A second hardwired access point is another access point that is connected back to the main wireless router through a physical cable rather than wirelessly as in repeaters and mesh networks. This approach is effectively how enterprises setup wireless networks that cover office buildings or even entire campuses. Each access point has its own Ethernet cable that connects it back to a switch, which can then connect to a dedicated router that provides internet access.  It is possible to create a similar setup in your home or office and getting a second router or access point configured usually isn’t that hard to do. If you’re using a wireless router as the second access point, you will want to disable the routing features and use it as an access point only. You can simply recreate the settings, such as SSID and Password, from your original wireless router in your second device. This approach solves both of the main disadvantages of WiFi repeaters and mesh networks because you get the same seamless network as the mesh network and the full bandwidth of a repeater network.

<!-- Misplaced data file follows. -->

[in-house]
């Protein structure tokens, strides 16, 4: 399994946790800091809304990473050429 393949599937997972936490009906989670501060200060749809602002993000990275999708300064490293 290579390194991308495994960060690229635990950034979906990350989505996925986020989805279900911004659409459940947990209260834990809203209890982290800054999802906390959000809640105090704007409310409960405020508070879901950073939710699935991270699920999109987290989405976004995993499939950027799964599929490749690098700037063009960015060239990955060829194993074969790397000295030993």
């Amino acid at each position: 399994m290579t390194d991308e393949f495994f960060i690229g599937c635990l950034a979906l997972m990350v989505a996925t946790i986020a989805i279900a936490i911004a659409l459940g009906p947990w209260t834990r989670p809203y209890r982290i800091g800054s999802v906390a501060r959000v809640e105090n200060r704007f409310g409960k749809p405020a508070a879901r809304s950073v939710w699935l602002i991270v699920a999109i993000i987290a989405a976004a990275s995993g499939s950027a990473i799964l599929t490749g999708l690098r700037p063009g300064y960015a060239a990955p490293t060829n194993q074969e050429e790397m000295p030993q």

A Wireless Router configured for Access Point Mode
A Wireless Router configured for Access Point Mode

The challenge though is getting the second device connected back to the first device by way of a hardwire. Most all WiFi routers and access points connect to Internet modems or other hardwired devices using Ethernet cables, as it is the de facto standard for network connectivity. There are several ways though to get a second device connected back to your main wireless router with a hardwire.

Run a long Ethernet cable – The most obvious solution to connecting two devices together would be to run an Ethernet cable. It’s not uncommon for many newer homes built in the past 20 years to have Ethernet cables (aka Cat 5, Cat 5e, or Cat 6) already in the walls. You can usually check by removing a phone jack from the wall and counting the pairs of wire. If there are 4 pairs, you’re golden! You simply need to rewire the wall jacks from RJ-11 (phone jacks) to RJ-45 (Ethernet) jacks.

2nd AP with Ethernet
2nd AP with Ethernet